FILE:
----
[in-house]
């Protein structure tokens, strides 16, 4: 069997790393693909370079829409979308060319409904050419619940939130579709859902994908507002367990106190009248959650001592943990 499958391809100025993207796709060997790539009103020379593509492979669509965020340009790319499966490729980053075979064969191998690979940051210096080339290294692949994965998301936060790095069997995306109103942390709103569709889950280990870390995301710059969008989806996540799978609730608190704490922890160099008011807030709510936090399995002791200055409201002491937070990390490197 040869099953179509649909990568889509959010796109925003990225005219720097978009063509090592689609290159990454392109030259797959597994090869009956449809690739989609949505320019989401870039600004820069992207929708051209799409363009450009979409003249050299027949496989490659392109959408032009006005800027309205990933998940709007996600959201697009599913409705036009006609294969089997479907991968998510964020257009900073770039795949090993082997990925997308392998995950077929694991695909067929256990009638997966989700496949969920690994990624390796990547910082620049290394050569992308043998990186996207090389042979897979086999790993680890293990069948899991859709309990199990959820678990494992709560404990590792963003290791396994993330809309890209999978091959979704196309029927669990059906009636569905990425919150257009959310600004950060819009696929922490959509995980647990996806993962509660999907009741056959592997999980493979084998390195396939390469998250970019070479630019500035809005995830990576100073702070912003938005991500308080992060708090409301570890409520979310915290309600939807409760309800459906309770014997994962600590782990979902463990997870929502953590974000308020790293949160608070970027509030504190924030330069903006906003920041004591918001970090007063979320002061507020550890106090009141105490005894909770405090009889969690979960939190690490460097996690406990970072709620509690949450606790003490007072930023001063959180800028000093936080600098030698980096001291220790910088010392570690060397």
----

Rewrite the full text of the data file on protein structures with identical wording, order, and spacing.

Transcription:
[in-house]
């Protein structure tokens, strides 16, 4: 069997790393693909370079829409979308060319409904050419619940939130579709859902994908507002367990106190009248959650001592943990 499958391809100025993207796709060997790539009103020379593509492979669509965020340009790319499966490729980053075979064969191998690979940051210096080339290294692949994965998301936060790095069997995306109103942390709103569709889950280990870390995301710059969008989806996540799978609730608190704490922890160099008011807030709510936090399995002791200055409201002491937070990390490197 040869099953179509649909990568889509959010796109925003990225005219720097978009063509090592689609290159990454392109030259797959597994090869009956449809690739989609949505320019989401870039600004820069992207929708051209799409363009450009979409003249050299027949496989490659392109959408032009006005800027309205990933998940709007996600959201697009599913409705036009006609294969089997479907991968998510964020257009900073770039795949090993082997990925997308392998995950077929694991695909067929256990009638997966989700496949969920690994990624390796990547910082620049290394050569992308043998990186996207090389042979897979086999790993680890293990069948899991859709309990199990959820678990494992709560404990590792963003290791396994993330809309890209999978091959979704196309029927669990059906009636569905990425919150257009959310600004950060819009696929922490959509995980647990996806993962509660999907009741056959592997999980493979084998390195396939390469998250970019070479630019500035809005995830990576100073702070912003938005991500308080992060708090409301570890409520979310915290309600939807409760309800459906309770014997994962600590782990979902463990997870929502953590974000308020790293949160608070970027509030504190924030330069903006906003920041004591918001970090007063979320002061507020550890106090009141105490005894909770405090009889969690979960939190690490460097996690406990970072709620509690949450606790003490007072930023001063959180800028000093936080600098030698980096001291220790910088010392570690060397």